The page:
Sydney M. Williams
Thought of the Day
December 12, 2016
“Climate Change in the Age of Trump”
“I have not passed through fire and death to bandy crooked words with a witless worm.”
Gandalf speaking to Grima
Lord of the Rings: The Two Towers, 1954
J.R.R. Tolkien (1892-1973)
NEWS FLASH: Climate will continue to change under President Trump and EPA administrator-nominee Scott Pruitt, just as it did under President Obama, and has done during every previous President’s time in office. In fact, climate will change exactly as it has been doing since the earth was formed. Temperatures will rise and fall. Storms will increase and/or decrease in frequency and intensity. The future of weather is not dissimilar to J. P. Morgan’s response when asked to predict the stock market: “It will fluctuate.”
Climate change is real and there is no question that man has contributed to it. However, Democrats get into a twit on this issue – witness their reaction to Mr. Pruitt. In their condemnation of Mr. Pruitt, does the Left consider that the EPA has usurped powers that belong to Congress and the states. Do they think of what heats and cools their offices and homes? What allows cars to travel long distances? What life would be like without cheap and abundant electricity? Fossil fuels continue to get cleaner and the equipment that is powered by them gets more efficient. Sanctimonious Democrats belittle those who do not drink their Kool-Aid. They use climate to trivialize opponents. Skeptics simply ask: How much of climate change is due to man and how much to nature? The answer: no one knows. We do know that carbon dioxide emissions contribute to greenhouse gasses that affect weather. But we also know that other factors affect temperatures and weather: the tilt of the earth on its axis, solar output, the orbit of the earth around the sun, volcanic activity. Assigning blame makes less sense than finding means of adaption.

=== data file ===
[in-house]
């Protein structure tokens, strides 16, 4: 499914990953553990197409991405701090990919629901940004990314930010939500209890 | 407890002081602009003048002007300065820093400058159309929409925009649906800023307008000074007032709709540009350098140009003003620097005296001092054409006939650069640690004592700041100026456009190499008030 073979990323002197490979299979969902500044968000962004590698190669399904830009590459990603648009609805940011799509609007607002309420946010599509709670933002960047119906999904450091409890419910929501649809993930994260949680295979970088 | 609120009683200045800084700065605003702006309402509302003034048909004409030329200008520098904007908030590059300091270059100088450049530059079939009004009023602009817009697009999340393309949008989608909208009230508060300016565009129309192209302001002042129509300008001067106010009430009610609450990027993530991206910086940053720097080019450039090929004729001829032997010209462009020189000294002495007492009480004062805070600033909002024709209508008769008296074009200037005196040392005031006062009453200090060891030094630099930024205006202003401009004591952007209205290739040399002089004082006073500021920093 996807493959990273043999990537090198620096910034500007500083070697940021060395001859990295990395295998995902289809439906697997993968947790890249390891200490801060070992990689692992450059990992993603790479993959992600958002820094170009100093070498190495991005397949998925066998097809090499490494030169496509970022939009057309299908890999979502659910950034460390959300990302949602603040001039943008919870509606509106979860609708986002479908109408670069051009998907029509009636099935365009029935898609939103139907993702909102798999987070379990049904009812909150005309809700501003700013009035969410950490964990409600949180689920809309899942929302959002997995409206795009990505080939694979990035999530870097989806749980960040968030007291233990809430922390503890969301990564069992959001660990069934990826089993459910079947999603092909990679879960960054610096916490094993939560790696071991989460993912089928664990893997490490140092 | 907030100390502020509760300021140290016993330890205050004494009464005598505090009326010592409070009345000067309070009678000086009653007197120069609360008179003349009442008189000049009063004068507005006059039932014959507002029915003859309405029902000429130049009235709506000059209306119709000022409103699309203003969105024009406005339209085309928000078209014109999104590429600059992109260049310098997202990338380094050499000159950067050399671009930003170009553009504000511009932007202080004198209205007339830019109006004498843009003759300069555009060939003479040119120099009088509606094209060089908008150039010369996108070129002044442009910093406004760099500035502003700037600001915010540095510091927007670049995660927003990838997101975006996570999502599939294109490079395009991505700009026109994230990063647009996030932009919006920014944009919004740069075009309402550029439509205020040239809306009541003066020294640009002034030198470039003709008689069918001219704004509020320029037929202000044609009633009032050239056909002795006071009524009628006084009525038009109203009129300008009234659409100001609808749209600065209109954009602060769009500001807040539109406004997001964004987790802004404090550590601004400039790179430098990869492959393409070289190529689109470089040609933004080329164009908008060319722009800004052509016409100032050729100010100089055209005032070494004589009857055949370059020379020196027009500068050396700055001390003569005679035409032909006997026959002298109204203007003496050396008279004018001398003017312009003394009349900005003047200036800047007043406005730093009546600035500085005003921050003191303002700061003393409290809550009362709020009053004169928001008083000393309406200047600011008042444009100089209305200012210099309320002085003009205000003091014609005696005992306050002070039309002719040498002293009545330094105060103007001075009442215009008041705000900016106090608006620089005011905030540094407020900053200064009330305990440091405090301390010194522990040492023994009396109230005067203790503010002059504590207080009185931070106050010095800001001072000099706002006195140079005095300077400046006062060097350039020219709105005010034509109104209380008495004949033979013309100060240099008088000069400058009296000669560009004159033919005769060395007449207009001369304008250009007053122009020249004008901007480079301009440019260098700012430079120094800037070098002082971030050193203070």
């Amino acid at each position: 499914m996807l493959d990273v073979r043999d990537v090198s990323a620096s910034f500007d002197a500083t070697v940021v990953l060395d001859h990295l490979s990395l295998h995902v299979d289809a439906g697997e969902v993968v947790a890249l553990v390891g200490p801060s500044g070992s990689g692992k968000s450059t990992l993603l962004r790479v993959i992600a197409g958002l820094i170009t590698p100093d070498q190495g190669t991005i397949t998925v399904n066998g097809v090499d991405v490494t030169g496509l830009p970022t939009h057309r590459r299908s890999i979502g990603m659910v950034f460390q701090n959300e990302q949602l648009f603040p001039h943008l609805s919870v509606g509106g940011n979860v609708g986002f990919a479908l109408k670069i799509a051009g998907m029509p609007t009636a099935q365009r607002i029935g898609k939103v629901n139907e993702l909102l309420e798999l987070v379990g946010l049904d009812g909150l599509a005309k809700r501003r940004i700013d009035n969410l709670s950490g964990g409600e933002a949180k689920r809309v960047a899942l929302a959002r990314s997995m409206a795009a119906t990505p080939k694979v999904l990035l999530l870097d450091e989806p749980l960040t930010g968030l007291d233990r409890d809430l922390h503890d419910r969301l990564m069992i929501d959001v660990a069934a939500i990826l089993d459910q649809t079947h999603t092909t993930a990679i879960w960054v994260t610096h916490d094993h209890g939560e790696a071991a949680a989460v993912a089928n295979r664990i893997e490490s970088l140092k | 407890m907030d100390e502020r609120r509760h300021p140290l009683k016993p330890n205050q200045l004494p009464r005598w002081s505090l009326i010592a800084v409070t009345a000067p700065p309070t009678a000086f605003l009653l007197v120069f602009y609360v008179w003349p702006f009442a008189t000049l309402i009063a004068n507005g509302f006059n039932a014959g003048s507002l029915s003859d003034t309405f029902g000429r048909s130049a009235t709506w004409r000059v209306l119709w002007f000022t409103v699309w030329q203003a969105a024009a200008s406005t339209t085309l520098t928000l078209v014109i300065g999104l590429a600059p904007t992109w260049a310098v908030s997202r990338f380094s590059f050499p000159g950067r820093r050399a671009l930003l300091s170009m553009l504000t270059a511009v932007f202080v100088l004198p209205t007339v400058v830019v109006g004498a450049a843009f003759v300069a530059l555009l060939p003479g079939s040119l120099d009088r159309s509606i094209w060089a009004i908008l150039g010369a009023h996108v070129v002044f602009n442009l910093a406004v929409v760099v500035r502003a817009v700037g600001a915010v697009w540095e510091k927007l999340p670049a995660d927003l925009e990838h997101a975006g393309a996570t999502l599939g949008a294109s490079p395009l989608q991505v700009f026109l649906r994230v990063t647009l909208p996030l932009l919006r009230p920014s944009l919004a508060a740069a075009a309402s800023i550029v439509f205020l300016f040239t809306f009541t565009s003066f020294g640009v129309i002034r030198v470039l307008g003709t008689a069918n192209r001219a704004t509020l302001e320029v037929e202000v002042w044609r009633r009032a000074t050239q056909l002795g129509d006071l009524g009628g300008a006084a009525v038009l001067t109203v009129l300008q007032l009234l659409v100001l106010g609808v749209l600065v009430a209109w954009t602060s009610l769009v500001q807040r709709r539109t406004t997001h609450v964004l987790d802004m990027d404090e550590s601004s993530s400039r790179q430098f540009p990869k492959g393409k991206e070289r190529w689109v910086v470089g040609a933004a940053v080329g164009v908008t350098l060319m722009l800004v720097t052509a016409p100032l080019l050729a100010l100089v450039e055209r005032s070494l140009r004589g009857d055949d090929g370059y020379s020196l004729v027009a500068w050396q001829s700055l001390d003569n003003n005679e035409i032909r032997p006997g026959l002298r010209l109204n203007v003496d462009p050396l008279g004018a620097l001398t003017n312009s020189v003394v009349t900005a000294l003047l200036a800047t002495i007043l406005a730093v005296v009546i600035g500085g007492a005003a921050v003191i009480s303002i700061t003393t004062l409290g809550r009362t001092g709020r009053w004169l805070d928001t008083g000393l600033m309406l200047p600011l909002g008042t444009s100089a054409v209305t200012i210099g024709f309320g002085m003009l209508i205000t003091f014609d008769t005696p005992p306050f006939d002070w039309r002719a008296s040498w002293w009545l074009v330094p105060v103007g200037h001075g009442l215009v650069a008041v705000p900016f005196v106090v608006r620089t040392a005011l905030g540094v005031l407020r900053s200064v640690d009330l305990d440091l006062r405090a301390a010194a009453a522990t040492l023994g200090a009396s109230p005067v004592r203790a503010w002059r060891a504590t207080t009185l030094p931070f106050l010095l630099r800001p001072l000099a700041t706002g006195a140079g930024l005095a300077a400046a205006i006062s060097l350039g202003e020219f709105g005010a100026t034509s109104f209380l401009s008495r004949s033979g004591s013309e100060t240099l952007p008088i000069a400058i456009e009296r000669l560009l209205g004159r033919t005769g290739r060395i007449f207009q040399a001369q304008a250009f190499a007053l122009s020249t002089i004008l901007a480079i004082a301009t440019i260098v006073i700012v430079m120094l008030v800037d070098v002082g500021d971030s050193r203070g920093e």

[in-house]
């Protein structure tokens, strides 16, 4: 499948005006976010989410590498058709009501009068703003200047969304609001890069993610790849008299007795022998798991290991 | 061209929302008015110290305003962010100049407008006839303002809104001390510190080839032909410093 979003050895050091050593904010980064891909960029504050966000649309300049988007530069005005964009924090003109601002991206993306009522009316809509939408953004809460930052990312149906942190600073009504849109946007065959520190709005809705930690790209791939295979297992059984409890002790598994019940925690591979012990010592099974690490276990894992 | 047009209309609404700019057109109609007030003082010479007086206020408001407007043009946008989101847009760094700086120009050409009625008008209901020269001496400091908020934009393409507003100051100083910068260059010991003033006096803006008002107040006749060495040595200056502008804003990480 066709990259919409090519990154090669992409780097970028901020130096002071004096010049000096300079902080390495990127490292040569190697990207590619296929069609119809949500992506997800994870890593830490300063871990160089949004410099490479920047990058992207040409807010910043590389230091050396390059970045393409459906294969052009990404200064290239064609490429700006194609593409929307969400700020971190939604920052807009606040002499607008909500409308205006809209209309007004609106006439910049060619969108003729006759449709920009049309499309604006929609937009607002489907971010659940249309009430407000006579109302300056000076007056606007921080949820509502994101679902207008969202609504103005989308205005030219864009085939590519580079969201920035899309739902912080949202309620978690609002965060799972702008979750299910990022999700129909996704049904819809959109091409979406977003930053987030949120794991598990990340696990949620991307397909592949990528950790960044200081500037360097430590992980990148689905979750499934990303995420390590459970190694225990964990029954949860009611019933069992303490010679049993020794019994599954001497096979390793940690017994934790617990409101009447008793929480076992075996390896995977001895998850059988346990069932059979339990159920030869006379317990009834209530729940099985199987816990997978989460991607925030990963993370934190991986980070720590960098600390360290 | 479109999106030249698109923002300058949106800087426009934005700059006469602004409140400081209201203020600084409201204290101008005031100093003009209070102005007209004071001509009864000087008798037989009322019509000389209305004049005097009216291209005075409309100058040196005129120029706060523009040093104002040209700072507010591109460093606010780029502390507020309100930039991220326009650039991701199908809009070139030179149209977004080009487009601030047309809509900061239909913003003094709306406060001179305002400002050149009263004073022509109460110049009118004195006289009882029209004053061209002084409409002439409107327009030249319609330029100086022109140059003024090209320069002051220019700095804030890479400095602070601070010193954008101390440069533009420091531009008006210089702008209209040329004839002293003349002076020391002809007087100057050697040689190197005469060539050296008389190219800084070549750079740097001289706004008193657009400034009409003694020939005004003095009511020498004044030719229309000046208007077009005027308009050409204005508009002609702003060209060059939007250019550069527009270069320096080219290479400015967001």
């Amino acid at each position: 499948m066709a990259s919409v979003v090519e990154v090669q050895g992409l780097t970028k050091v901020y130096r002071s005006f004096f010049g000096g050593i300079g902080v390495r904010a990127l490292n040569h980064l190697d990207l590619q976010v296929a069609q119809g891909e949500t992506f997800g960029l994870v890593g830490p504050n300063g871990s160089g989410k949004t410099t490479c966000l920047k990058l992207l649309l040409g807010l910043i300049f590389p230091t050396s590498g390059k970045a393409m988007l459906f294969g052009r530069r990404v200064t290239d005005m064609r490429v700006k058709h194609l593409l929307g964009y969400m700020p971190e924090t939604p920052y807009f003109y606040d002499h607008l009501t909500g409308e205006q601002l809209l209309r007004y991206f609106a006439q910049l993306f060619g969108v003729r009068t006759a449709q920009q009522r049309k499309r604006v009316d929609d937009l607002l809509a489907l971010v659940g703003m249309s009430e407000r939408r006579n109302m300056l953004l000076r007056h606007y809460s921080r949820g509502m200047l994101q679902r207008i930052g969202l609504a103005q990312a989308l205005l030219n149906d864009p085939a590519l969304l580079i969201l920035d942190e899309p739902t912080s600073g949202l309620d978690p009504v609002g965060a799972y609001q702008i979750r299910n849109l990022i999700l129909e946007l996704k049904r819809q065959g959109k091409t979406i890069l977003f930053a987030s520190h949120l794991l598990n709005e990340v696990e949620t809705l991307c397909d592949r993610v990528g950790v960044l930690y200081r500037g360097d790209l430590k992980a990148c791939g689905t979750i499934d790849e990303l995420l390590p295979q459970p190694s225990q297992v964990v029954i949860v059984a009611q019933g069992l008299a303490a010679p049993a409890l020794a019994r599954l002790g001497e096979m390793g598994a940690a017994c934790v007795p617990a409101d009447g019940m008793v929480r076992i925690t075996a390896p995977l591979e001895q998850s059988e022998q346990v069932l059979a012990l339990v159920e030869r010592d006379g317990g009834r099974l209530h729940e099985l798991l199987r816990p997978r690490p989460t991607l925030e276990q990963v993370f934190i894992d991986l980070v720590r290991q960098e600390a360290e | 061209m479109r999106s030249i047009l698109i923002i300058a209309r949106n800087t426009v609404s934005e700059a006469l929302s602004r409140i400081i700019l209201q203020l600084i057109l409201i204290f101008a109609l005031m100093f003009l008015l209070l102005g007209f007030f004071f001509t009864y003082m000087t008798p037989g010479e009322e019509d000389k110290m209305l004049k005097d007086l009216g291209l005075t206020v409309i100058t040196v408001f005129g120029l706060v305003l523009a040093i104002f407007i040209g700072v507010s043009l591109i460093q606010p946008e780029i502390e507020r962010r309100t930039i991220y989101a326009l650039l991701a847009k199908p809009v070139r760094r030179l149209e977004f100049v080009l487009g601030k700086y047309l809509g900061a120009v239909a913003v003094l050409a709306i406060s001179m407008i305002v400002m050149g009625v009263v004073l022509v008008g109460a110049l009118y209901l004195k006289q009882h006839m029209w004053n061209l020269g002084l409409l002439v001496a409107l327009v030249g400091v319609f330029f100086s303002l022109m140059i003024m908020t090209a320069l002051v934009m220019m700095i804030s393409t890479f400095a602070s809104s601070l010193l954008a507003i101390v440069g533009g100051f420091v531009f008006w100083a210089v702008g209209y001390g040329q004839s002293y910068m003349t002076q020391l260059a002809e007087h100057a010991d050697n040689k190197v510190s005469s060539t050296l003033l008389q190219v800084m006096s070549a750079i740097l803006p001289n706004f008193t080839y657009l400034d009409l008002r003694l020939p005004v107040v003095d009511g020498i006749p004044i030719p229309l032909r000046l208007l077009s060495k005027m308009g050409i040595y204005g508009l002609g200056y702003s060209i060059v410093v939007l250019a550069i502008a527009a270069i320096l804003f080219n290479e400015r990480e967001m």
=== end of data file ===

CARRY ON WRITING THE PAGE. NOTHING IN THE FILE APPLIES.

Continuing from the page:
In a recent Wall Street Journal article, Roger Pielke, a professor at the University of Colorado in Boulder, wrote of how he was abused when he raised questions about conclusions from the Intergovernmental Panel on Climate Change (IPCC) in an area of his expertise. He was attacked, not just by other academics, but by media, politicians and activists. There is a “group think” mentality on the part of “climate change” advocates that is frightening, as it slanders those who dare question their assumed collective wisdom. There is much we don’t know about a host of subjects, including climate. As they should, the curious seek answers. In a statement that said more about him than his opponents, President Obama, in a post-election interview with Jann Werner of Rolling Stone, said: “The challenge is people are getting a hundred different visions of the world from a hundred different or a thousand different outlets, and that is ramping up divisions.” Is it surprising for a society of 320 million people to have myriad opinions? Would President Obama prefer we hew to a single line of thought? Civil societies are supposed to debate differences, not have leaders who demand obeisance and disparage opponents.